How the State’s 25k Jobs Initiative is Tackling Rural Economic Development How the State’s 25k Jobs Initiative is Tackling Rural Economic Development
42      How the State’s 25k Jobs Initiative is Tackling Rural Economic Development

Last summer, Lt. Gov. Spencer Cox’s office and World Trade Center Utah launched the 25k Jobs Initiative, touring each of the 25 counties off the Wasatch Front to see first-hand what challenges and opportunities faced each of them.

This boots-on-the-ground effort to make good on Gov. Gary Herbert’s State of the State pledge to bring 25,000 jobs to Utah’s rural communities still has a long way to go before it realizes results, but Cox says they’re on the right track.

“For far too long the state has come up with ideas—we’ve got a new program for rural Utah—and it’s always top-down, but it never seemed to work. What we’re interested in is a bottom-up approach, and letting counties decide what they want to accomplish and finding ways to help the counties use the resources available to help them accomplish that,” Cox says. “We’re also looking for ways to expand the pie a little more holistically.”

Cox is no stranger to rural Utah—the Fairview resident has been involved in economic development in Sanpete County during terms on his city council and county commission—but he says it’s far too simplistic to think that understanding one county equates to understanding the challenges of all.

“We often talk about—and I’m guilty of this too—rural Utah as if it’s one large entity, as if it’s one big nebulous county off the Wasatch Front,” says Cox. “What you’ll learn by visiting these 25 counties is they’re all so different, with different opportunities and challenges, so we’re trying to drill down on a very local level in finding out how to help them succeed.”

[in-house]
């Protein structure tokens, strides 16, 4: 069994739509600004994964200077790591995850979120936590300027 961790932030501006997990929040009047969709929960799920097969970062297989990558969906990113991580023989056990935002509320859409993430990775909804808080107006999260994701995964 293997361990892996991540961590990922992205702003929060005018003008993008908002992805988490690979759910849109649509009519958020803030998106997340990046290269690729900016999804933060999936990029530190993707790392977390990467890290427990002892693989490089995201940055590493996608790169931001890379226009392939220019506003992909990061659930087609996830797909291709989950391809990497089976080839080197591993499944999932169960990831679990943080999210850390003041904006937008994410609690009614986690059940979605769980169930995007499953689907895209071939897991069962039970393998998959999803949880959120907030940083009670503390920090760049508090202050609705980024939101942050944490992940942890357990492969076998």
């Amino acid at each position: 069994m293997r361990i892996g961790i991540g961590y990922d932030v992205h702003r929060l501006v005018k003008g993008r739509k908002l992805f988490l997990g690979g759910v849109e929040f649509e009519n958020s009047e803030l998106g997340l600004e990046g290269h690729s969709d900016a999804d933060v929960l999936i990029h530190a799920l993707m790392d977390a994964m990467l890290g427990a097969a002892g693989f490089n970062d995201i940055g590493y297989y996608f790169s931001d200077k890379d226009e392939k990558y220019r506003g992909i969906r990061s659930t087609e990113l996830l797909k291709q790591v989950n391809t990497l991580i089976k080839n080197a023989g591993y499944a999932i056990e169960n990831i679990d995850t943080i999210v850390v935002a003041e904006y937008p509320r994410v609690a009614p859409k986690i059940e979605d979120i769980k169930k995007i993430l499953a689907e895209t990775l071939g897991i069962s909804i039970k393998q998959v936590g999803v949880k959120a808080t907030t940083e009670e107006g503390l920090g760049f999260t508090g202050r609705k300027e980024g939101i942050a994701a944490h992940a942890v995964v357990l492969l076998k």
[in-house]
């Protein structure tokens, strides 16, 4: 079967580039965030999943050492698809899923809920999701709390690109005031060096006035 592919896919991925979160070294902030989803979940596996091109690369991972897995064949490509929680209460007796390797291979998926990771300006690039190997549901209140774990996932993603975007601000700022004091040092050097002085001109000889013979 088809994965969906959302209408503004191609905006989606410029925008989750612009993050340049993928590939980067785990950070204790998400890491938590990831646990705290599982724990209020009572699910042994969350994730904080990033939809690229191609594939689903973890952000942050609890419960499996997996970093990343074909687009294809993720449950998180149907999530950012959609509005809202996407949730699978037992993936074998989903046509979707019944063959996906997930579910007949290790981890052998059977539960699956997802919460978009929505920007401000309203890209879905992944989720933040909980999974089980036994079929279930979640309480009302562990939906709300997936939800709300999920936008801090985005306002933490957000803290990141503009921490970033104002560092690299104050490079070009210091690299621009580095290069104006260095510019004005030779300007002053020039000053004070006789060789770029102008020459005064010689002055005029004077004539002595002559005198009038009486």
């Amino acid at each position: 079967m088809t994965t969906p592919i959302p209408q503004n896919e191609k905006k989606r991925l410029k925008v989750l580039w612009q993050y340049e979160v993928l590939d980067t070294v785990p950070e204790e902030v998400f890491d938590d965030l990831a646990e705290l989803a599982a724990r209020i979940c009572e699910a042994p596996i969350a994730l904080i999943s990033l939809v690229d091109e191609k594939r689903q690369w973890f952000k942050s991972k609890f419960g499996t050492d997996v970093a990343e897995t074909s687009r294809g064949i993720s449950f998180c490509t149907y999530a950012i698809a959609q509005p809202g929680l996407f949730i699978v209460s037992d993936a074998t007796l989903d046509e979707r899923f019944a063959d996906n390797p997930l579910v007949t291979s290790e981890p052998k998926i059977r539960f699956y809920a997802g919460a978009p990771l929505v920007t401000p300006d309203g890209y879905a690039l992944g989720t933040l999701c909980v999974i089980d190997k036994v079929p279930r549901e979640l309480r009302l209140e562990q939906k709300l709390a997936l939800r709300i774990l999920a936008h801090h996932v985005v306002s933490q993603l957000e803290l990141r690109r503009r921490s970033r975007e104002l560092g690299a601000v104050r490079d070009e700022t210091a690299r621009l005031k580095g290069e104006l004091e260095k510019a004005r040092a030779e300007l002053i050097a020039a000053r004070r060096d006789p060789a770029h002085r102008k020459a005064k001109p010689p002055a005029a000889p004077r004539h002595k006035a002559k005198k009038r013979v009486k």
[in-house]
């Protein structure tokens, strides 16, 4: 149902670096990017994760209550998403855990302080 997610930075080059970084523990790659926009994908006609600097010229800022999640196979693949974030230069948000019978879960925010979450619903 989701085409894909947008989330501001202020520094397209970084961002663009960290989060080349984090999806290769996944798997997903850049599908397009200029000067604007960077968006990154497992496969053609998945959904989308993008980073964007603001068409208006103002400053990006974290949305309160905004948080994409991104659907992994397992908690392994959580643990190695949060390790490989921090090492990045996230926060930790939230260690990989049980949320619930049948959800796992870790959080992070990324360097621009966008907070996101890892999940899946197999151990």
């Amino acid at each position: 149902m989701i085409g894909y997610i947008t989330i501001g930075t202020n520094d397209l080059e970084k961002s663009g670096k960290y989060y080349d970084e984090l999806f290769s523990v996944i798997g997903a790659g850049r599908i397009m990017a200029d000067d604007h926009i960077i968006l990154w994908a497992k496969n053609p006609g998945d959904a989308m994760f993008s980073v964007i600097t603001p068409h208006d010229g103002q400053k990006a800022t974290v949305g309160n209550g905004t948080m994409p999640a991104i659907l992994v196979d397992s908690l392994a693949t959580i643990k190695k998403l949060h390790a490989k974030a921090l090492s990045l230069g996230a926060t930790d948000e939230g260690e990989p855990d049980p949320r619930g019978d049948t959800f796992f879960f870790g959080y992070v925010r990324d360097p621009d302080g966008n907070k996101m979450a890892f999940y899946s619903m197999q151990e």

One of the biggest differences between the 25k Initiative and previous efforts to stoke the economy in rural areas lies in the focus on individual counties and an approach that functions more as a partnership, rather than a blanket mandate. Each county has to form its own plan for economic development and determine what it needs to achieve that, and then it is responsible for making it happen. The state functions primarily as a facilitator, helping to secure the connections, funding and resources each county needs to execute those respective plans.

“It can’t just be a program that comes from the state to try to solve this,” says Cox.

“What we’re interested in is a bottom-up approach, and letting counties decide what they want to accomplish and finding ways to help the counties use the resources available to help them accomplish that.” – Utah Lt. Gov. Spencer Cox

And the distribution of jobs brought by the 25k initiative is as important as making those jobs exist. “If all of those 25k jobs end up in St. George and Logan, we’ve failed. But if we get 20 jobs in Wayne County, it’s a big deal in Wayne County,” he says.

Overcoming challenges

As the tour of Utah’s rural counties progressed, Cox says the governor felt strongly about getting more involved in the process by meeting with leadership from each of the counties.